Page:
Philosophical anthropology against objectification. Reconsidering Ricoeur’s Fallible Man

International Journal of Philosophy and Theology 75 (2):152-168 (2014)
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Abstract

In this article I reconsider Ricoeur’s early philosophical anthropology in Fallible Man by probing its force in a current discussion on anthropology in the ethics of care. This discussion shows similarities with the intentions behind Ricoeur’s project. They are both dissatisfied with existing philosophical conceptions of human beings, in particular with their objectifying and fixing character. However, the ethics of care is a practice oriented approach while Ricoeur’s is an abstract philosophical one. In this article I will examine whether Ricoeur’s philosophical approach may be of value for such a practical approach. For this purpose I analyse three aspects of Ricoeur’s approach that seem to be akin to the ethics of care: his ‘passion for the possible’ that inspires a critique of objectification; his methodological reflections that highlight the relation between philosophy and the pre-philosophical; and fragility as central anthropological category. Taking into account these aspects will give rise to the critical question of whether the anthropology in the ‘weak’ sense in which it is present in the ethics of care is able to account for the risk of objectification. Discovering the importance of this criticism reveals the relevance and topical interest of Ricoeur’s approach also for current practice-oriented philosophical reflection.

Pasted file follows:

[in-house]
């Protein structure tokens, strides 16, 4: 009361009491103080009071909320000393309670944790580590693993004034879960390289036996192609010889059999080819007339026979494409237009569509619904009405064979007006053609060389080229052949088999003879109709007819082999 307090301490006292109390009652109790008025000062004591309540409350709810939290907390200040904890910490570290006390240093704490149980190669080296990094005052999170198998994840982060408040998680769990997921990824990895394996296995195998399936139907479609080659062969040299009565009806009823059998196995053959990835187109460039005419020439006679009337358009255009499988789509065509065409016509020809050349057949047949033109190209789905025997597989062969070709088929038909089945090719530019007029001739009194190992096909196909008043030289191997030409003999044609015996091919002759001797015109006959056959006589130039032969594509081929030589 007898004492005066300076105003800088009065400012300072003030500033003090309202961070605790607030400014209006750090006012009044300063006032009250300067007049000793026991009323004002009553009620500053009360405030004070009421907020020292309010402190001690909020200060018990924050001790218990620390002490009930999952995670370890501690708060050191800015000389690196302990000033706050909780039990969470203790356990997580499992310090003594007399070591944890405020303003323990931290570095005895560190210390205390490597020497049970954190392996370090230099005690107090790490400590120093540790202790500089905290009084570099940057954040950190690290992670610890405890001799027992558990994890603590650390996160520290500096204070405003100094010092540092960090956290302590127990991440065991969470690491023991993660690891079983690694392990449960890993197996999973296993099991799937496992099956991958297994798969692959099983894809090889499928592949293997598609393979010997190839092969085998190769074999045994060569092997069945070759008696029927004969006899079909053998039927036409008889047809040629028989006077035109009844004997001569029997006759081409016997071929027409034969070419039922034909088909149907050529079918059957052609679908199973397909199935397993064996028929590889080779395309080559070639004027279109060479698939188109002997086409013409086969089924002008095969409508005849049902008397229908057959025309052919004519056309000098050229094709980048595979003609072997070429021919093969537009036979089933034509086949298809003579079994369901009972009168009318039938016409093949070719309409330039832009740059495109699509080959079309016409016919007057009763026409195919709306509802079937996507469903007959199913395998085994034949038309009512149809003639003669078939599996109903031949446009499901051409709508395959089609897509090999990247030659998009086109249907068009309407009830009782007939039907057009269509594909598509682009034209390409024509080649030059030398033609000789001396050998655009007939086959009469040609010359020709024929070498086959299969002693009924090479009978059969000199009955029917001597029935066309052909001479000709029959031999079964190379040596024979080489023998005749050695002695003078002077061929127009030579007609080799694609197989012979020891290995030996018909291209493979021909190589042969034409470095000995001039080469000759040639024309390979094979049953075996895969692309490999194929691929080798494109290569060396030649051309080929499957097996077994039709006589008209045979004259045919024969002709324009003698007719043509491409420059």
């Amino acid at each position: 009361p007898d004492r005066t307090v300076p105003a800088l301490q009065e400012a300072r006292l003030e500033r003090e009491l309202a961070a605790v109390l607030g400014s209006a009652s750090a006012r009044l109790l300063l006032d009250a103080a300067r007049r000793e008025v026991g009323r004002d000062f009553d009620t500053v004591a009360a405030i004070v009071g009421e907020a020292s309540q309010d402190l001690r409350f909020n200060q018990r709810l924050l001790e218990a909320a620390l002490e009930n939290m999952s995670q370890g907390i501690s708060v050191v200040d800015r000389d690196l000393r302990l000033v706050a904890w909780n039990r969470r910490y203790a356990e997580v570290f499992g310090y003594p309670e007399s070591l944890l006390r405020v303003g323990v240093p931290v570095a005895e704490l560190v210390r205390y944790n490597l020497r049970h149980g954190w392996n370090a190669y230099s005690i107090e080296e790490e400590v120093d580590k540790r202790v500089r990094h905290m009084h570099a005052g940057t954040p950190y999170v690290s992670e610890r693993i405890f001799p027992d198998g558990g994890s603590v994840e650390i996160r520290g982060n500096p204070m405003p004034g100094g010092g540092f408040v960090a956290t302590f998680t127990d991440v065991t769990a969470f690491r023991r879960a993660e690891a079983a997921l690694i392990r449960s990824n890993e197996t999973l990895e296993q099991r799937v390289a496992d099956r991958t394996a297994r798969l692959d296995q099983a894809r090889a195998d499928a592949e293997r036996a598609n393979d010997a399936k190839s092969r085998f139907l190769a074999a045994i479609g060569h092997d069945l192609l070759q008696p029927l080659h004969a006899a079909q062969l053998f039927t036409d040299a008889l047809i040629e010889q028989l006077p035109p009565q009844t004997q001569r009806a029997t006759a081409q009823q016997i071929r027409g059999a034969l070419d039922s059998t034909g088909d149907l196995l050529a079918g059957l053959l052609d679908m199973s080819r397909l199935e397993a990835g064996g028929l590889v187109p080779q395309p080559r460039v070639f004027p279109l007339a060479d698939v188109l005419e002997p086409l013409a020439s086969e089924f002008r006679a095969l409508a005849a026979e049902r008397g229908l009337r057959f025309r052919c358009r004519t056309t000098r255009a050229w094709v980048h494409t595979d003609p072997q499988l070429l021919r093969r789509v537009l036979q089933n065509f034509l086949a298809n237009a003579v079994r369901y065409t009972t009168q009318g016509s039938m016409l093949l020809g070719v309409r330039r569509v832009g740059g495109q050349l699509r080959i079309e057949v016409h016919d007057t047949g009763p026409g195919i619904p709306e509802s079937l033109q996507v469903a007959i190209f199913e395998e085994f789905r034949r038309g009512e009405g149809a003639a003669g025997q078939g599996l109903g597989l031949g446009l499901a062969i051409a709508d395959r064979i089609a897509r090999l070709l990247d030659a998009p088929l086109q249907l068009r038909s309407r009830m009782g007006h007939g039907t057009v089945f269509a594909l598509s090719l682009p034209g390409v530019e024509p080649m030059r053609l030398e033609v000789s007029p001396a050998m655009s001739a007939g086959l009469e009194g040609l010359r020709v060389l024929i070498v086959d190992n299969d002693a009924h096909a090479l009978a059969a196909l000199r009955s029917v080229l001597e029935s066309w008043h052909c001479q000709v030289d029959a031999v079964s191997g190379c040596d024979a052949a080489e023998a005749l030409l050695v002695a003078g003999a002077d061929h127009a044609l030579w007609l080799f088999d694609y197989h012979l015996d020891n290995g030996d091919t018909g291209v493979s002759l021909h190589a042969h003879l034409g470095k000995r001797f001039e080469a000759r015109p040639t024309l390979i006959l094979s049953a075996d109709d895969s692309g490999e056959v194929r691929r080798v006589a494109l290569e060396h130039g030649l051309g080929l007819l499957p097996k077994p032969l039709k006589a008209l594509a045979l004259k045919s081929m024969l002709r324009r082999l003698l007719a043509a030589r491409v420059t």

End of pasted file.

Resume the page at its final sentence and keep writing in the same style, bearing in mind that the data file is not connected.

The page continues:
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References found in this work

The ethics of care.Virginia Held - 2000 - In Steven M. Cahn (ed.), Exploring Philosophy: An Introductory Anthology. New York, NY, United States of America: Oxford University Press USA.
Reflections on the Just.Paul Ricoeur - 2007 - University of Chicago Press.

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